The J. Paul Getty Museum Announces Important Gift of Brett Weston Photographs
May 24, 2001
Los Angeles--The J. Paul Getty Museum announced today a major gift of 256 photographs by acclaimed American photographer Brett Weston (1911-1993), son of photographer Edward Weston. The photographs are a gift of Christian Keesee, an art collector and chairman of American Bancorp of Oklahoma. The rare prints date from the 1930s through the 1970s, representing a major portion of Brett Weston's career. They provide the Museum with a solid foundation of Brett Weston material that complements its strong existing collection of his father's work.
Keesee, also a collector of 20th-century art, founded the Brett Weston Archive in 1997 with the acquisition of the Brett Weston Estate. Mr. Keesee is chairman of the City Arts Center, Oklahoma City, and is a trustee of the Oklahoma City Philharmonic Foundation as well as the Oklahoma City Community Foundation.
Keesee said, "This gift represents our ongoing commitment to see Brett Weston's photographs find a broader representation in the finest collections in the United States. The Getty's plans for this acquisition will bring his work to a larger audience and will provide the opportunity for scholarly study and interpretation."
Deborah Gribbon, Getty Museum director and vice president of the Getty Trust, said, "The superb quality of his gift attests to Mr. Keesee's connoisseurship and commitment to Brett Weston's work. The Museum is extremely grateful for this important donation."
While sometimes overshadowed by the work of his celebrated father, Brett Weston claimed his own place in the history of photography. The Los Angeles native began his career as an apprentice to his father in Santa Monica in the 1930s, but his own style evolved as he worked prolifically for over 60 years. He created striking urban documentary photographs of New York and San Francisco in the 1930s and 1940s, but was largely concerned with portraying the natural landscape. He is credited with leading his father toward the bold, abstract treatment of subjects such as sand dunes, boulders, and plants for which the elder Weston became famous. In a dramatic gesture on his 80th birthday, Brett Weston burned all but a dozen of his own negatives, to confirm his belief that a negative should be printed only by the person who created it.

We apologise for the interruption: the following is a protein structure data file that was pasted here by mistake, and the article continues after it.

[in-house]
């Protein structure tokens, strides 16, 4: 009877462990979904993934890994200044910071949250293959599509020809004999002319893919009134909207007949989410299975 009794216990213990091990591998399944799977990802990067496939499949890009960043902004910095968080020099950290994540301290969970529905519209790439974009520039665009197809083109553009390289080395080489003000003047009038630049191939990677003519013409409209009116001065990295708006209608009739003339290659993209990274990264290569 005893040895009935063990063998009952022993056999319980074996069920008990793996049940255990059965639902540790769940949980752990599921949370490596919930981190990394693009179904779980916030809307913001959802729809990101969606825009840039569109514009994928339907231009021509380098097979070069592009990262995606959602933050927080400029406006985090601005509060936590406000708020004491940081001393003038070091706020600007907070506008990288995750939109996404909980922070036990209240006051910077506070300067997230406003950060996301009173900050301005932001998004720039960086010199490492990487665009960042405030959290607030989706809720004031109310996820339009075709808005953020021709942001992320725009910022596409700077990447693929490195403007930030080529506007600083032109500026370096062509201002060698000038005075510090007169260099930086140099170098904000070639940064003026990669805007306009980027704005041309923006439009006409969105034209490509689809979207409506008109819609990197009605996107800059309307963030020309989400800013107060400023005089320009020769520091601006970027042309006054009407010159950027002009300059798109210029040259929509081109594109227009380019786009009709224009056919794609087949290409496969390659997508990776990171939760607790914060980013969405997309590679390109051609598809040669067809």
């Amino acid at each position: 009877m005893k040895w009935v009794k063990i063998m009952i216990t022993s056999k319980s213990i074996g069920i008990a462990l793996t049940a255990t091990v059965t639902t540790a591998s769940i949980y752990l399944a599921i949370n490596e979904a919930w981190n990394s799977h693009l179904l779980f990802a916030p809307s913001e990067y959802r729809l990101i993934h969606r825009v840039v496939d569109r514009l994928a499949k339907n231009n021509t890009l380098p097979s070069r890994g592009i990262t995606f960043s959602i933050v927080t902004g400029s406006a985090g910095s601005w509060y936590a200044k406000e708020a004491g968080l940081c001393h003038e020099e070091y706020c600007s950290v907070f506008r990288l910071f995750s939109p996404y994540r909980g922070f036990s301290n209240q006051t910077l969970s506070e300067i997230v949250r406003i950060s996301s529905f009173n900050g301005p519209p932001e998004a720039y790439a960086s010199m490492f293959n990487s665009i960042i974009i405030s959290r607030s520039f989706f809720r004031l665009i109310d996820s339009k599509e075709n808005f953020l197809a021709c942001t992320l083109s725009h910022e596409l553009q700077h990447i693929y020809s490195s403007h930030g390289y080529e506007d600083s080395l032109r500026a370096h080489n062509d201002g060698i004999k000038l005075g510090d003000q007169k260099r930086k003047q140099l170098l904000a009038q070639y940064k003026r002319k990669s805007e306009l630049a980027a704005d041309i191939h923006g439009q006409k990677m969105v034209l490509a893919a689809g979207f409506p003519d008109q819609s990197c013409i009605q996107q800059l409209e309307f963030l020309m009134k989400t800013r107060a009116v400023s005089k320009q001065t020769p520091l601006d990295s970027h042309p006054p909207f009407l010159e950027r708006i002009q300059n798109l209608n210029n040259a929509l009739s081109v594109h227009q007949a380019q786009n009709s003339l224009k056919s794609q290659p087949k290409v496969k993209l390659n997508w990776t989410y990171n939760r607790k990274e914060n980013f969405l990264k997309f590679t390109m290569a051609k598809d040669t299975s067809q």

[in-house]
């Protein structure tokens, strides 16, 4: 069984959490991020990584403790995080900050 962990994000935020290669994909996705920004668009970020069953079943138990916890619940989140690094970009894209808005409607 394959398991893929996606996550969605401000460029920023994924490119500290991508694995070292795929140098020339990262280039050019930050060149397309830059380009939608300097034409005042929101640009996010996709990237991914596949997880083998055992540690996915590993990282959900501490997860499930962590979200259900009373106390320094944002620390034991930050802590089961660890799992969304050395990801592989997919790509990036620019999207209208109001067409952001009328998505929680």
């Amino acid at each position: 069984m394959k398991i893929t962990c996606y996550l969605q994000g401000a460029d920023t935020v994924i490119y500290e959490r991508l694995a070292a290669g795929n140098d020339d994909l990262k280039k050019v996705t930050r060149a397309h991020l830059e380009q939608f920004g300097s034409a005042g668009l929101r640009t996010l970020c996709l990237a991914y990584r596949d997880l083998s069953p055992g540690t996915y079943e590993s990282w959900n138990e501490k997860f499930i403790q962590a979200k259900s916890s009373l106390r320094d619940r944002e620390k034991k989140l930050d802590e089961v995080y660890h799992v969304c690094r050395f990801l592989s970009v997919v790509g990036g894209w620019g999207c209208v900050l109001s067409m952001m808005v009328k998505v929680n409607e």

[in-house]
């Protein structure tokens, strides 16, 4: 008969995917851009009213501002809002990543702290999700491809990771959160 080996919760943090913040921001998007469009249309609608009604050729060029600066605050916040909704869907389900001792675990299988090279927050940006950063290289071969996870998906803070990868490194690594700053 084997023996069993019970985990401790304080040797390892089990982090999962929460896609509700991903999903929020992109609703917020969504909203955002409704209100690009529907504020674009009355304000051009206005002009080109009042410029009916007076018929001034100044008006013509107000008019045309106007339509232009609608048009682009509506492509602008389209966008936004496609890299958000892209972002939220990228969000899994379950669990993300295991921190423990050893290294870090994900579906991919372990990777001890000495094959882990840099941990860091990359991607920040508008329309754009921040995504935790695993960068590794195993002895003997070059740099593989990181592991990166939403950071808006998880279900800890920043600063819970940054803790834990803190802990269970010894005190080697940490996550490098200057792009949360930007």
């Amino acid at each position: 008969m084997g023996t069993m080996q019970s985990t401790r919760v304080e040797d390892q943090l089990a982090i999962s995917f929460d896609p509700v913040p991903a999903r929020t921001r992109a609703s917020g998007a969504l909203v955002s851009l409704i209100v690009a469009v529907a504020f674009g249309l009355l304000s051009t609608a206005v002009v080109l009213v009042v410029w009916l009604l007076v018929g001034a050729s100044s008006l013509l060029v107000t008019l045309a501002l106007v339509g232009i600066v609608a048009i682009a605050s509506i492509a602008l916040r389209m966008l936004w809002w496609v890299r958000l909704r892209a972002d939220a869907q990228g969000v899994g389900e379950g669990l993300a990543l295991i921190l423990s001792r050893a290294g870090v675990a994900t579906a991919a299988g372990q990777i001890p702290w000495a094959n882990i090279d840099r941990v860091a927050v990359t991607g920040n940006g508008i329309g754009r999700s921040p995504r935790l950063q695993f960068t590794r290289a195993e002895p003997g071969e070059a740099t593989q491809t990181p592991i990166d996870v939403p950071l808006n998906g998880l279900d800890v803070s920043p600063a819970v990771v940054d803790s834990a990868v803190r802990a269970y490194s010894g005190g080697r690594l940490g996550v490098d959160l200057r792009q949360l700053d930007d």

Weston Naef, the Museum's curator of photographs, said, "These prints of extraordinary quality, when put beside our existing strong Edward Weston holding, show the son to be in every way an heir to his father's talents."
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